Whether they’re banning bake sales, federalizing school lunch menus, or criminalizing Big Gulps, the nanny-staters feel they have some special wisdom that gives them the right to tell other people how to live their lives.
This irks libertarians since we value human liberty, even if it means people sometimes make foolish choices. But so long as you’re not interfering with someone else’s rights, we don’t think government should dictate your private behavior.
Parternalists obviously disagree. For a very reasonable explanation of this mindset, here’s some of Cass Sunstein’s work, as excerpted by The New Republic.
What seems to unify paternalistic approaches, however diverse, is that government does not believe that people’s choices will promote their welfare, and it is taking steps to influence or alter people’s choices for their own good.
In other words, people are sometimes dumb and the government at the very least needs to nudge them in the right direction.
Sunstein outlines the objections to this approach, largely focusing on the fact that the market process will discourage bad behaviors.
To the committed antipaternalist, government should not short-circuit the valuable process of learning by doing. If people make mistakes about diets, drinks, love, or investments, they can obtain valuable lessons, and those lessons can make their lives a lot better. …In a market economy, companies compete with one another, and people are free to choose among a wide range of options. If a car has terrible fuel economy, and if it costs a lot of money to operate, fewer people will buy it. As a result, companies will produce more fuel-efficient cars. Some consumers may be fooled or tricked, but in the long run, free competition and open markets will help. On this view, paternalism presents a major risk, because it may freeze the process of competition.
Not surprisingly, Sunstein argues that the market process is sometimes inadequate.
…even if we are inclined to think that individuals are generally the best judges of how to make their own lives go well, the word generally is important. With that qualification, we can see that the objections to paternalism depend on some empirical judgments. …The relationship between freedom of choice and welfare is being tested, with complex results. Sometimes people’s means do not promote their own ends. Behavioral economists have identified a number of reasons that people’s choices do not always promote their welfare. …sometimes we fail to take steps that really are in our interest. Human beings often procrastinate, and the long-term may not be so salient to us. We can be tempted by emotional appeals. Sometimes we do not take steps that would make our lives go a lot better. If welfare is our guide, means paternalism might be required, not forbidden.
To be fair, Sunstein recognizes that many antipaternalists are motivated by freedom, not some abstract measure of human welfare.
Suppose that we are not so focused on welfare and that we believe that freedom of choice has a special and independent status. We might think that people have a right to choose, even if their choices cause harm, and that government cannot legitimately intrude on that right, even if it does in fact know best. …Many of the most deeply felt objections to paternalism are based on an intuition or judgment of this kind. They often take the form of a question: By what right can government legitimately interfere with the choices of free adults?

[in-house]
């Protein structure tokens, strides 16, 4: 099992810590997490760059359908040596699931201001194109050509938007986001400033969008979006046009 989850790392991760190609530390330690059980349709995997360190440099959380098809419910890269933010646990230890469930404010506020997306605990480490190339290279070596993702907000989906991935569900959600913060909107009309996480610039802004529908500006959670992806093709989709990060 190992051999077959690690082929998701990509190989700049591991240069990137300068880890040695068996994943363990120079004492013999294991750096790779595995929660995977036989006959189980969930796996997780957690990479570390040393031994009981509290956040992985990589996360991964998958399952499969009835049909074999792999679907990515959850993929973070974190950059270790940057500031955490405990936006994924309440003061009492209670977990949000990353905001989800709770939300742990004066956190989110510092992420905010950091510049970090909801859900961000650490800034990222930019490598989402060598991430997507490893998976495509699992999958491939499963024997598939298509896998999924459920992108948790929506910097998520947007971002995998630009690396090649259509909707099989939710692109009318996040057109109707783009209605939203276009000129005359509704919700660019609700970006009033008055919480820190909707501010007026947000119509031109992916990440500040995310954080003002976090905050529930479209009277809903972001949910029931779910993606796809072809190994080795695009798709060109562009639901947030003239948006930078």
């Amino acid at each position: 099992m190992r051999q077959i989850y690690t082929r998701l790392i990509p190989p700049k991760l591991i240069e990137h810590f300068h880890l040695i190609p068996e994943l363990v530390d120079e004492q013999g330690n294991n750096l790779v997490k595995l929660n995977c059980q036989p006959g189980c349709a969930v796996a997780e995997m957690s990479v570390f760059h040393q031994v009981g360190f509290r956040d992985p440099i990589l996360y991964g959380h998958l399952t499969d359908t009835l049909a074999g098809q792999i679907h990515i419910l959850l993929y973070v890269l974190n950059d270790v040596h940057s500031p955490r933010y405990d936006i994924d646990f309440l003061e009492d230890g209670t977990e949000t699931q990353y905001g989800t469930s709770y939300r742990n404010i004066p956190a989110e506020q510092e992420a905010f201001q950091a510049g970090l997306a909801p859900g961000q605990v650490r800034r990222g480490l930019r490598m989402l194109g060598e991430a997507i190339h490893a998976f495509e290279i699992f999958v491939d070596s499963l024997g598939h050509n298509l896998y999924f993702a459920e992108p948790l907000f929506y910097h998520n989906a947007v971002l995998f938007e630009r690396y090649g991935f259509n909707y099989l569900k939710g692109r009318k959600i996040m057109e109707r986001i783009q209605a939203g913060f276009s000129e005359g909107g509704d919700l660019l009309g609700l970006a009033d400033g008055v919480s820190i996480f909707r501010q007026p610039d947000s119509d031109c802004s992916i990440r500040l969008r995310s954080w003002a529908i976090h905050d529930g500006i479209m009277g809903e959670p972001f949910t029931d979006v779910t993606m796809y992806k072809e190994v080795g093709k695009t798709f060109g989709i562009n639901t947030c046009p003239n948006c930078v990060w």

This passage captures my view.
I actually agree with paternalists in that there are lots of people who make bad choices. I think a major problem is that these people over-value the positive feelings they get from “bad” behaviors today and under-value the harm that those behaviors will cause in the future.
At the risk of making a sweeping judgement, I even think the biggest barrier to upward mobility is that some people don’t have a properly developed sense of deferred gratification.
So I think paternalists often are right, but I disagree with the notion that government should coerce people and impose “good” choices. Simply stated, freedom and liberty matter to me.
To butcher a very important quote, “I may disagree with your decision to smoke cigarettes and guzzle 32 oz. sodas, but I will defend to the death your right to do so.”
Actually, to be perfectly honest, I won’t defend to the death your right to be foolish. But I’ll surely write a snarky blog post.
Let’s close by acknowledging there are some gray areas. What about the idea that government can “nudge” us to make better choices? A classic example is a government rule to automatically sign new workers up for things such as 401(k) plans, but then give them the ability to opt out.
I don’t want government to interfere with private employment contracts, but that type of policy is obviously not nearly as objectionable as banning Big Gulps.
And you can come up with other proposals that might even pass muster with rabid libertarians. If a high school has a consumer finance class that teaches people about compounding and present value, that presumably will nudge them to be more pro-saving.
Is there anything wrong with that? Probably not, though we hard-core libertarians would argue that such lessons presumably would be part of the market-based education system.
In other words, there’s a reason why our answer to just about every question is “less government.” Not only is that a good philosophy, it’s also the way of getting the best results.
On the other hand, I have favorably cited his research to show that too much regulation can cause needless deaths.